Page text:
A central region in the minor capsid protein of papillomaviruses facilitates viral genome tethering and membrane penetration for mitotic nuclear entry

Inci Aydin, Ruth Villalonga-Planells, Lilo Greune, Matthew P. Bronnimann, Christine M. Calton, Miriam Becker, Kun Yi Lai, Samuel K. Campos, M. Alexander Schmidt, Mario Schelhaas

Research output: Contribution to journalArticlepeer-review

45 Scopus citations


Incoming papillomaviruses (PVs) depend on mitotic nuclear envelope breakdown to gain initial access to the nucleus for viral transcription and replication. In our previous work, we hypothesized that the minor capsid protein L2 of PVs tethers the incoming vDNA to mitotic chromosomes to direct them into the nascent nuclei. To re-evaluate how dynamic L2 recruitment to cellular chromosomes occurs specifically during prometaphase, we developed a quantitative, microscopy-based assay for measuring the degree of chromosome recruitment of L2-EGFP. Analyzing various HPV16 L2 truncation-mutants revealed a central chromosome-binding region (CBR) of 147 amino acids that confers binding to mitotic chromosomes. Specific mutations of conserved motifs (IVAL286AAAA, RR302/5AA, and RTR313EEE) within the CBR interfered with chromosomal binding. Moreover, assembly-competent HPV16 containing the chromosome-binding deficient L2(RTR313EEE) or L2(IVAL286AAAA) were inhibited for infection despite their ability to be transported to intracellular compartments. Since vDNA and L2 were not associated with mitotic chromosomes either, the infectivity was likely impaired by a defect in tethering of the vDNA to mitotic chromosomes. However, L2 mutations that abrogated chromatin association also compromised translocation of L2 across membranes of intracellular organelles. Thus, chromatin recruitment of L2 may in itself be a requirement for successful penetration of the limiting membrane thereby linking both processes mechanistically. Furthermore, we demonstrate that the association of L2 with mitotic chromosomes is conserved among the alpha, beta, gamma, and iota genera of Papillomaviridae. However, different binding patterns point to a certain variance amongst the different genera. Overall, our data suggest a common strategy among various PVs, in which a central region of L2 mediates tethering of vDNA to mitotic chromosomes during cell division thereby coordinating membrane translocation and delivery to daughter nuclei.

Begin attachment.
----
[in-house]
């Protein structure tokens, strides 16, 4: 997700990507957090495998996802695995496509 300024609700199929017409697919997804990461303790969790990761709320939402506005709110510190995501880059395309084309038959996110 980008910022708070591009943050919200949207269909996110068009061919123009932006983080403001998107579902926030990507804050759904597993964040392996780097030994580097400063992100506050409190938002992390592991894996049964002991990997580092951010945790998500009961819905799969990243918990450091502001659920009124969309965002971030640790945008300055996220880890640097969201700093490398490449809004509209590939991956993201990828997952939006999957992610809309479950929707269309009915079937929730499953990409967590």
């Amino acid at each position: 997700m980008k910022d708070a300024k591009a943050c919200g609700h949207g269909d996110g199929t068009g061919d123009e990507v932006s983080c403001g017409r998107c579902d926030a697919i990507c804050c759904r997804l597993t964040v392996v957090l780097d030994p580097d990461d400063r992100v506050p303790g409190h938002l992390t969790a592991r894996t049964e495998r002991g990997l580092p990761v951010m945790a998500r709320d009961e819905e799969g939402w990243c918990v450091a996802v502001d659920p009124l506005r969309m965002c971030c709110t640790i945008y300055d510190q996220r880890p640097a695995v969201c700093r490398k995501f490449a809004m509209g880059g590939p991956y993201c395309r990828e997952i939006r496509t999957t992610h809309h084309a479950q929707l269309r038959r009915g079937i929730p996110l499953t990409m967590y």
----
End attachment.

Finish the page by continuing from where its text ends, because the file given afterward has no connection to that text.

Original languageEnglish (US)
Article numbere1006308
JournalPLoS pathogens
Issue number5
StatePublished - May 2017

ASJC Scopus subject areas

  • Parasitology
  • Microbiology
  • Immunology
  • Molecular Biology
  • Genetics
  • Virology


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